Probiotics are live microorganisms theorized to promote gut health, although that benefit hasn’t been conclusively demonstrated. At the moment, yogurt and kombucha are the poster foods for probiotics, with fans claiming they ease indigestion. However, popular probiotic formulas of the future might stem from a very different source: baby poop. In a study released Thursday in Scientific Reports, scientists say a probiotic “cocktail” derived from gut bacteria found in infant feces is an impending therapeutic option.
This isn’t a cocktail of a shaken and stirred variety. Study co-author and Wake Forest School of Medicine assistant professor Hariom Yadav, Ph.D. explains to Inverse that, while it can be “fed orally,” the cocktail is a mixture of isolated probiotics that have been extensively purified in a lab and verified for safety.
While the new study examined what happened to mice after they received the mixture — there hasn’t been a study on humans yet — Yadav says that “we are also planning to put these probiotics in yogurt, kombucha, and several other mediums for human use.”
Again, these are the probiotics derived from baby poop.
This story really begins at Bright Horizons, a day care center in Winston-Salem, North Carolina. It was there that Yadav and his colleagues collected 34 poop-filled diapers from the facility’s bins. The scientists were able to isolate 321 samples of two gut bacteria strains with probiotic attributes from the feces: Lactobacillus and Enterococcus. They ended up selecting 10 strains from that group and mixing those 10 strains into a probiotic cocktail. While something like a fecal microbiome transplantation is given as, to use Yadav’s phrasing, “a whole fecal slurry,” this cocktail is prepared from the purified bacterial cultures, not the poop itself.
When the researchers gave mice six doses of the cocktail and examined their gut microbiome — the bacteria that live in the digestive track — they found that the mice had an increased ability to produce short-chain fatty acids. That’s important because those guys are a key component of gut health: Yadav explains that people with people with diabetes, obesity, autoimmune disorders, and cancers frequently have fewer short-chain fatty acids. Previous research has demonstrated that specific probiotic strains could help treat these diseases because the fatty acids may help restore gut health.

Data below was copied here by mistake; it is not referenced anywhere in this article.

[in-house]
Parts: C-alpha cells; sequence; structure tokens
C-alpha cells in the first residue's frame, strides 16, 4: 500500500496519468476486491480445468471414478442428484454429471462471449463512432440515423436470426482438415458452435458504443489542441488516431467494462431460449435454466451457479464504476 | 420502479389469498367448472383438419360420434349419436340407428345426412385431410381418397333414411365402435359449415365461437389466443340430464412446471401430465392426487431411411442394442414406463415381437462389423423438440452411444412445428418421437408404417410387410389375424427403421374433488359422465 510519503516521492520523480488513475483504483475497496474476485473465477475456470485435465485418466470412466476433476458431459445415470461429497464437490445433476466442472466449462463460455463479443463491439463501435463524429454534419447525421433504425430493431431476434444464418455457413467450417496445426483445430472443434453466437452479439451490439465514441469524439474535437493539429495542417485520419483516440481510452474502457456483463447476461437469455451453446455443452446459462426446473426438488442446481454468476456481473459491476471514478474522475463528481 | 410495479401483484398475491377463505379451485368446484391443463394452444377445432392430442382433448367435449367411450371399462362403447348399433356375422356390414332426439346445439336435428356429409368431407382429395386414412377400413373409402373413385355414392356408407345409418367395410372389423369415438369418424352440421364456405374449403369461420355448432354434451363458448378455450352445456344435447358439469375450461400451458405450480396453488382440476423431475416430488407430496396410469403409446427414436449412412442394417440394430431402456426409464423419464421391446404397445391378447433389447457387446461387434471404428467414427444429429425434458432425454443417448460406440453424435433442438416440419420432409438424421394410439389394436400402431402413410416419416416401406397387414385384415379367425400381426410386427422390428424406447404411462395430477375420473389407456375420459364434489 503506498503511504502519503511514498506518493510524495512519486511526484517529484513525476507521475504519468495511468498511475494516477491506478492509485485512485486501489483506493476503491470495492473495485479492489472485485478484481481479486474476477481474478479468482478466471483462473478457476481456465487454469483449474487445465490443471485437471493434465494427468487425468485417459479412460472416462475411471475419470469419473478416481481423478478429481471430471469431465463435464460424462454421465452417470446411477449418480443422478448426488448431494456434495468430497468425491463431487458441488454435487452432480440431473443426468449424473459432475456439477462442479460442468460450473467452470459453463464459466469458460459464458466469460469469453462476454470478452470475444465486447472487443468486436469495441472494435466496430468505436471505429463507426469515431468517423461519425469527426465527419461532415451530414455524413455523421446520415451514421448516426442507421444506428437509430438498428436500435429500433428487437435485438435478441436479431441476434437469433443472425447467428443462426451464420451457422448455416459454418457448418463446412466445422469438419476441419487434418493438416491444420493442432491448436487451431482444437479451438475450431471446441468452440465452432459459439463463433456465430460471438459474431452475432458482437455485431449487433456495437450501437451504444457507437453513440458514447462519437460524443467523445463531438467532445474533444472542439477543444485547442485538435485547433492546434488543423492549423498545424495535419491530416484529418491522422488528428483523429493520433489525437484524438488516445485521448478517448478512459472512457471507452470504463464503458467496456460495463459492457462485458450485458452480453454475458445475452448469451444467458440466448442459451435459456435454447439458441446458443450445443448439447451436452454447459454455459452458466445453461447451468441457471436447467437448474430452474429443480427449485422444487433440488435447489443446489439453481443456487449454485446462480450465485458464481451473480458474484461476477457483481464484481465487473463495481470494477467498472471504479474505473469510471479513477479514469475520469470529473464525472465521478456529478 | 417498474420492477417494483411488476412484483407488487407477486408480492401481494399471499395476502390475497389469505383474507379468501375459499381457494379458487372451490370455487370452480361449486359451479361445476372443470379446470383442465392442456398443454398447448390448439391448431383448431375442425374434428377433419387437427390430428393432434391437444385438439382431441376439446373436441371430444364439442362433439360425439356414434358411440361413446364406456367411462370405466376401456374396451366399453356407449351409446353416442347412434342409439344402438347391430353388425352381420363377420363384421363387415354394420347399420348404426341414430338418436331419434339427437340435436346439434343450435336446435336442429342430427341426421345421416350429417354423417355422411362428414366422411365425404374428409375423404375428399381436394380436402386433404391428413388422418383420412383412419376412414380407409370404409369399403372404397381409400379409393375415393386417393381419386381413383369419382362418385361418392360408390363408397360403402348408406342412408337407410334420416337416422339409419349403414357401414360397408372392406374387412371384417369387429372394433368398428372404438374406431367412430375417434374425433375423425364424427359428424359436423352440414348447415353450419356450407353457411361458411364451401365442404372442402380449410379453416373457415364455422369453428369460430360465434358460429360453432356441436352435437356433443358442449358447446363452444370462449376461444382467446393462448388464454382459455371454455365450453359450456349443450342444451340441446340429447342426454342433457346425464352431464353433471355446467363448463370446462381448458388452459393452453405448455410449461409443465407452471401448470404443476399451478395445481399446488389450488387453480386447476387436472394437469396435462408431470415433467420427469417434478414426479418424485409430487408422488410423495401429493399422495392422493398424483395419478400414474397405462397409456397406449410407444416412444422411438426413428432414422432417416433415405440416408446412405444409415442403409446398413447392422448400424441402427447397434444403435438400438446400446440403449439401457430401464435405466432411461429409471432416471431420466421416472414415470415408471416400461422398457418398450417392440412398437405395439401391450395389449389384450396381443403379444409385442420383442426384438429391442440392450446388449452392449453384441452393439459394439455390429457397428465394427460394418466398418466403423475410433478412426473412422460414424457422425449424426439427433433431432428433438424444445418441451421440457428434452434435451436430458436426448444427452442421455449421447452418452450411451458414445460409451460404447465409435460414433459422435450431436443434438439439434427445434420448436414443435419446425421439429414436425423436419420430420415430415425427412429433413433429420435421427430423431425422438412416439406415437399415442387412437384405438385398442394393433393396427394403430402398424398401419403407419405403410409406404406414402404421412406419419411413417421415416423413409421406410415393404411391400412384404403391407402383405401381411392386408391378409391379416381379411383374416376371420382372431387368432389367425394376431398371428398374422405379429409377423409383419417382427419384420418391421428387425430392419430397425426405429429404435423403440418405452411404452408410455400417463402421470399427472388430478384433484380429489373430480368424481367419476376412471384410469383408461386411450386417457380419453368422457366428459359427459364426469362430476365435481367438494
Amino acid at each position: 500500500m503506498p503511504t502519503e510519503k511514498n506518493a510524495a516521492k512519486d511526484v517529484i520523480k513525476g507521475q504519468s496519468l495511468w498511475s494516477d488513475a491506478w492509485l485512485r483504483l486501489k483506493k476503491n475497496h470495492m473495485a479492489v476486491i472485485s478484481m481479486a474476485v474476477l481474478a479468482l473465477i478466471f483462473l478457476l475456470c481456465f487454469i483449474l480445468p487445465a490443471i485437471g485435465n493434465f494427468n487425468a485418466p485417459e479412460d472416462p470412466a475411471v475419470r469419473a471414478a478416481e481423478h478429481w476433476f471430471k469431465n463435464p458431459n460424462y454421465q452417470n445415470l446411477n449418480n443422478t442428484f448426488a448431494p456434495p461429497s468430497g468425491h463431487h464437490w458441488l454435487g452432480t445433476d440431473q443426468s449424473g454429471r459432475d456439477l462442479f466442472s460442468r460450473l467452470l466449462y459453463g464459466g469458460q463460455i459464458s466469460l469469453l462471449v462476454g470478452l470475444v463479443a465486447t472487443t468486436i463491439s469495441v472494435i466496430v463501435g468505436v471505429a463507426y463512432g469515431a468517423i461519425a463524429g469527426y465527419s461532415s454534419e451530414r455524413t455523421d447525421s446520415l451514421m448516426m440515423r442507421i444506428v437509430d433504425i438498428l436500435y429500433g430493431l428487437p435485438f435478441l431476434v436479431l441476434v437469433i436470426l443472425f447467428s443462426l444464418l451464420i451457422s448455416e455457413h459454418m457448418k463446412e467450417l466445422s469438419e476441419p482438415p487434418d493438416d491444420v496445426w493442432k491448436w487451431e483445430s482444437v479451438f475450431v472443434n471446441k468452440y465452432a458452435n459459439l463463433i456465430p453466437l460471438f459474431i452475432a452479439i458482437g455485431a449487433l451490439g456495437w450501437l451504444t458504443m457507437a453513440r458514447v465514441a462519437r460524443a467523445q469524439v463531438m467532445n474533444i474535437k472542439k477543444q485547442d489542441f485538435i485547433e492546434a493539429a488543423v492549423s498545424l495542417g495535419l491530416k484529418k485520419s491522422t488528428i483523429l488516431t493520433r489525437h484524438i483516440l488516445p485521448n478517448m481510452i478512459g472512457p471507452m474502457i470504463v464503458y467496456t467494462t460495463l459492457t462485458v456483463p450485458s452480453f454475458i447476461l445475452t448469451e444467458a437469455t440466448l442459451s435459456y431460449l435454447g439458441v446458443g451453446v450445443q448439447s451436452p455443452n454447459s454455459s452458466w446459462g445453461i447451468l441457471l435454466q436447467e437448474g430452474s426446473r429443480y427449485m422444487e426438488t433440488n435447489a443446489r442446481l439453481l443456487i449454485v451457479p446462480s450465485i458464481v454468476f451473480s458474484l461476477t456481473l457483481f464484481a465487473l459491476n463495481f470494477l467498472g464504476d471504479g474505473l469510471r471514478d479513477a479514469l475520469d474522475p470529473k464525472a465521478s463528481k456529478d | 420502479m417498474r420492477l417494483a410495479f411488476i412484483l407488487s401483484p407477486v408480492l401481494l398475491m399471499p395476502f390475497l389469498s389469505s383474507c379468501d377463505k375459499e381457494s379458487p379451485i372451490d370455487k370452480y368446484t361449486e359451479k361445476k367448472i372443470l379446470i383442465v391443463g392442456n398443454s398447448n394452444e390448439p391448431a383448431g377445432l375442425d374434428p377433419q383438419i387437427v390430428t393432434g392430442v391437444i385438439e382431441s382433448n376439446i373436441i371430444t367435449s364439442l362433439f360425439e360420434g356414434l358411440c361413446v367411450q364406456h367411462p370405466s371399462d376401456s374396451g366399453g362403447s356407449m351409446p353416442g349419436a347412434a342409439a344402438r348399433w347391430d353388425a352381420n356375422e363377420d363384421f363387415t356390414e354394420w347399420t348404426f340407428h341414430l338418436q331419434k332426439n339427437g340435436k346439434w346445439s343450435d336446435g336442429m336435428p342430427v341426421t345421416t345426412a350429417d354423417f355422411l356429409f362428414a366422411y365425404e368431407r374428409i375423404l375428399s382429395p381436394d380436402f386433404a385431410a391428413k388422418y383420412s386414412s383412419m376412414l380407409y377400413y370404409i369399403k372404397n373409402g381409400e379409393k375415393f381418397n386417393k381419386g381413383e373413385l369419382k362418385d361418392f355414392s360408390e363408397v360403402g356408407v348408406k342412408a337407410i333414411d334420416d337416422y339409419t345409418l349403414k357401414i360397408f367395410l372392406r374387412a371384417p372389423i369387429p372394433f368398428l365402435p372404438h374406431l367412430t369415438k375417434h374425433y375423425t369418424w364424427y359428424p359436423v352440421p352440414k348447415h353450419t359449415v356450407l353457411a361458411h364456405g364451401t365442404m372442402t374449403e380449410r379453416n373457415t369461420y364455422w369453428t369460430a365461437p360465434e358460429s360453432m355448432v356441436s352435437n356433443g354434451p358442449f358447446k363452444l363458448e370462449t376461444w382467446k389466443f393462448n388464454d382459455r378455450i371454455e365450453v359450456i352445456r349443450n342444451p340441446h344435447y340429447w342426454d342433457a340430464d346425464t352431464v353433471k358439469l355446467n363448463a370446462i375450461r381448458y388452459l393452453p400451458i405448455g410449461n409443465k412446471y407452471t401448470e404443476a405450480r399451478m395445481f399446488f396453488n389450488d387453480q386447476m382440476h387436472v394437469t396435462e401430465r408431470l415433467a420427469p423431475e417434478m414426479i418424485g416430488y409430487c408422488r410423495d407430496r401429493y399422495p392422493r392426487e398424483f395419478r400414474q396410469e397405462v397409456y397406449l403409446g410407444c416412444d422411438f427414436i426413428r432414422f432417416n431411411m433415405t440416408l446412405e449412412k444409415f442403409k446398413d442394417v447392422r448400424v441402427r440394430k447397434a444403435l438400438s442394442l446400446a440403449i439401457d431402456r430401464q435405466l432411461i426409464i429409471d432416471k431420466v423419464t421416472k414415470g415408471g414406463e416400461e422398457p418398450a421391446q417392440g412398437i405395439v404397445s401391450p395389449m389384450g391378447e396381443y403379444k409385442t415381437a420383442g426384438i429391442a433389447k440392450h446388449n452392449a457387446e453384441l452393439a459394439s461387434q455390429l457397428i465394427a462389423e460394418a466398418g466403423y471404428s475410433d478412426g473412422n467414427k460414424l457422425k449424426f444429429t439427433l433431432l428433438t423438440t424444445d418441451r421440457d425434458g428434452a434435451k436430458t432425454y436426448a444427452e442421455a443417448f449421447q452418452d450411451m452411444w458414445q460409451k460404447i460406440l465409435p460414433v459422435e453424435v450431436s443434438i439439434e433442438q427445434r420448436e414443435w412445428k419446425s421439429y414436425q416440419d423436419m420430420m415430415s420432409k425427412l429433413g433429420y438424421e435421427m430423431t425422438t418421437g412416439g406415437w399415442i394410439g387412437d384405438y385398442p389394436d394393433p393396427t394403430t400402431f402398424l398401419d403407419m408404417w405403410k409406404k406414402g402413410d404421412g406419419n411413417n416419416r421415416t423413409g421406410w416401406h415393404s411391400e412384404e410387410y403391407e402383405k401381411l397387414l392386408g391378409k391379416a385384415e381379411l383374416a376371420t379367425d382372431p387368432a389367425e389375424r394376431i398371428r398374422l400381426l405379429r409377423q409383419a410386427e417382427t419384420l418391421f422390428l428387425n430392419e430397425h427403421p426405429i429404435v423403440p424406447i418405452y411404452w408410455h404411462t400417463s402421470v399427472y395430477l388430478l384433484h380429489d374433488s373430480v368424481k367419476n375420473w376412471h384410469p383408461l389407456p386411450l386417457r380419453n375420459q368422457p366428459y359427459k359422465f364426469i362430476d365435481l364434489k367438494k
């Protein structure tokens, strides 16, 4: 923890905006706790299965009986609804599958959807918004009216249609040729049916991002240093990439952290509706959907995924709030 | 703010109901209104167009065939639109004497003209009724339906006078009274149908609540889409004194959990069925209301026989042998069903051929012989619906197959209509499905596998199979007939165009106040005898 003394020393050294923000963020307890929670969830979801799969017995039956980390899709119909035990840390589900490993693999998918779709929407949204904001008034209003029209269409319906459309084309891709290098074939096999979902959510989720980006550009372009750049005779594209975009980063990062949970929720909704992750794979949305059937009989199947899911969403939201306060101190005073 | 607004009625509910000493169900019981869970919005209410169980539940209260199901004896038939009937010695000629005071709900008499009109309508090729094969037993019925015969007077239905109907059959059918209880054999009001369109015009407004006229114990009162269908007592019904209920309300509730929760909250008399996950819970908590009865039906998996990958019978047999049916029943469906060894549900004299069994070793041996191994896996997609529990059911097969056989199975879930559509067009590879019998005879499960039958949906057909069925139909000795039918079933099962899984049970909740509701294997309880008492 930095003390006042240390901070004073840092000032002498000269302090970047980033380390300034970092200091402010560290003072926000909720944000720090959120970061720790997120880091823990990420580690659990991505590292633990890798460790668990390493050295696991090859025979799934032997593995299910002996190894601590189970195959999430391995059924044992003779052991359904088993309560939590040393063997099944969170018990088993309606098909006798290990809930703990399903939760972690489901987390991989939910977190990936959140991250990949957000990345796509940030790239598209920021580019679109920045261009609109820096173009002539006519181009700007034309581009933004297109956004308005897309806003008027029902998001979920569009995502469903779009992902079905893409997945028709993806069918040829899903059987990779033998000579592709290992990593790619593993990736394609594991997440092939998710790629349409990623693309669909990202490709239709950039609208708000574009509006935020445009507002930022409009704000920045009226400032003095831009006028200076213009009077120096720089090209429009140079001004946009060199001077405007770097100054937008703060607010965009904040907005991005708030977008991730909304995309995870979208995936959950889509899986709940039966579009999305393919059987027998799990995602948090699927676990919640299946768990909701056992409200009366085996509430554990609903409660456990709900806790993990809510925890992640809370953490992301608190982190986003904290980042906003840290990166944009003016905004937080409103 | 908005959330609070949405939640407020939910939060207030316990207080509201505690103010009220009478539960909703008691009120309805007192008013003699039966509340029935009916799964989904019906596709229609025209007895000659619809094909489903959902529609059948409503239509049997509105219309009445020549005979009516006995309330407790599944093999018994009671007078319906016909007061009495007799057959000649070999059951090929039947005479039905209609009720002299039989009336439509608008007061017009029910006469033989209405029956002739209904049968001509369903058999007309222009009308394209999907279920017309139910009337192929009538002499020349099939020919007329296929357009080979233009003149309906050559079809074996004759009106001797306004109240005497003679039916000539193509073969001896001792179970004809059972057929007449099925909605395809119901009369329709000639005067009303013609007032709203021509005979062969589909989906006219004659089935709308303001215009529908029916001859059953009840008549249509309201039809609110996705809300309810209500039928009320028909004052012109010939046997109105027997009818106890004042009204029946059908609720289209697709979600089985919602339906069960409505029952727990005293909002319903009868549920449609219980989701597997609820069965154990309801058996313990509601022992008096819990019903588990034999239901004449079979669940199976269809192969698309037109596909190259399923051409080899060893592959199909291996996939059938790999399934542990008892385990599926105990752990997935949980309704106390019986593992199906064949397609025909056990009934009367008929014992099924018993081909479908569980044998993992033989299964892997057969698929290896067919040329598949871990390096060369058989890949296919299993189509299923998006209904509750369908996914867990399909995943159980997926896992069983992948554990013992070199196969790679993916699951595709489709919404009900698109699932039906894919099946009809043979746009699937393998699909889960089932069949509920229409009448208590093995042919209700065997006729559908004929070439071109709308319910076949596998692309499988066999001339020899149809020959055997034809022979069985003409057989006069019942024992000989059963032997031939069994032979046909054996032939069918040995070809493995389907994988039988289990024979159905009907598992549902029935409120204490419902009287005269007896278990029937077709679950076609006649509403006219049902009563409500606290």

“It’s known that beneficial metabolites produced by gut microbiome [the short-chain fatty acids] are significantly decreased in the gut of people with diabetes, obesity, cancer, autoimmune, inflammatory bowel diseases, as well as in the guts of older people,” says Yadav. “Hence, probiotics we have isolated increase production of these. They may benefit people with those diseases and conditions.”
Yadav also points out that baby poop is readily available — a probiotic gold mine just waiting to be tapped. He expects that his team’s isolated probiotics could be used for improving the health of individuals who are suffering from gut microbiome-related diseases, and is planning on conducting further clinical studies and collaborating with “industrial partners to bring [the cocktail] to the market.” While scientists are still pinpointing exactly why microbiome modulators like probiotics can benefit people, you might be able to slurp on some poop-derived bacteria strains before they figure that out.